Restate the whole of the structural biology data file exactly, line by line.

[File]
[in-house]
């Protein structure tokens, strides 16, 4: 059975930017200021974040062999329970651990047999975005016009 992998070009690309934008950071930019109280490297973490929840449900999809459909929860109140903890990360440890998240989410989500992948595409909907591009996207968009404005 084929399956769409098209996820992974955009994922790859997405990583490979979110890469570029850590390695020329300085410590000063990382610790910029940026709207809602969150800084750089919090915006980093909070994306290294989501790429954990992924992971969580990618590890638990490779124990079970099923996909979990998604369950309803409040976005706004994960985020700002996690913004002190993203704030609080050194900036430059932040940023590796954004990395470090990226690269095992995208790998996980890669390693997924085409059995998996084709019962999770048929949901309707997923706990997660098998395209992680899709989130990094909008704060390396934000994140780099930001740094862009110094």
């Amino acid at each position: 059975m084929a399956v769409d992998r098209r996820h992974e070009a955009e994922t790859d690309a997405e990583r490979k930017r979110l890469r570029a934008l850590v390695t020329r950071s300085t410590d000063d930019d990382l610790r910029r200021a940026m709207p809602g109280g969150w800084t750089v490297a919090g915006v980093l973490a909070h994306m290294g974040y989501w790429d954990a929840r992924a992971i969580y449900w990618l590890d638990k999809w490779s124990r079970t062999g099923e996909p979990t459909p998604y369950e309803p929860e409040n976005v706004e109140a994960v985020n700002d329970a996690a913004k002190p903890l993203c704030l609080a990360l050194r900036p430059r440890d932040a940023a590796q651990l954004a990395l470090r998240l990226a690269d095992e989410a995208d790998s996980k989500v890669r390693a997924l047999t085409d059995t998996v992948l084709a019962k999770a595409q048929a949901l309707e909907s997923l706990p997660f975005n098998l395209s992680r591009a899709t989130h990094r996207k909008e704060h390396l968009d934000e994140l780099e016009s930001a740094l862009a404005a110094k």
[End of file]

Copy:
[in-house]
């Protein structure tokens, strides 16, 4: 059975930017200021974040062999329970651990047999975005016009 992998070009690309934008950071930019109280490297973490929840449900999809459909929860109140903890990360440890998240989410989500992948595409909907591009996207968009404005 084929399956769409098209996820992974955009994922790859997405990583490979979110890469570029850590390695020329300085410590000063990382610790910029940026709207809602969150800084750089919090915006980093909070994306290294989501790429954990992924992971969580990618590890638990490779124990079970099923996909979990998604369950309803409040976005706004994960985020700002996690913004002190993203704030609080050194900036430059932040940023590796954004990395470090990226690269095992995208790998996980890669390693997924085409059995998996084709019962999770048929949901309707997923706990997660098998395209992680899709989130990094909008704060390396934000994140780099930001740094862009110094």
């Amino acid at each position: 059975m084929a399956v769409d992998r098209r996820h992974e070009a955009e994922t790859d690309a997405e990583r490979k930017r979110l890469r570029a934008l850590v390695t020329r950071s300085t410590d000063d930019d990382l610790r910029r200021a940026m709207p809602g109280g969150w800084t750089v490297a919090g915006v980093l973490a909070h994306m290294g974040y989501w790429d954990a929840r992924a992971i969580y449900w990618l590890d638990k999809w490779s124990r079970t062999g099923e996909p979990t459909p998604y369950e309803p929860e409040n976005v706004e109140a994960v985020n700002d329970a996690a913004k002190p903890l993203c704030l609080a990360l050194r900036p430059r440890d932040a940023a590796q651990l954004a990395l470090r998240l990226a690269d095992e989410a995208d790998s996980k989500v890669r390693a997924l047999t085409d059995t998996v992948l084709a019962k999770a595409q048929a949901l309707e909907s997923l706990p997660f975005n098998l395209s992680r591009a899709t989130h990094r996207k909008e704060h390396l968009d934000e994140l780099e016009s930001a740094l862009a404005a110094k």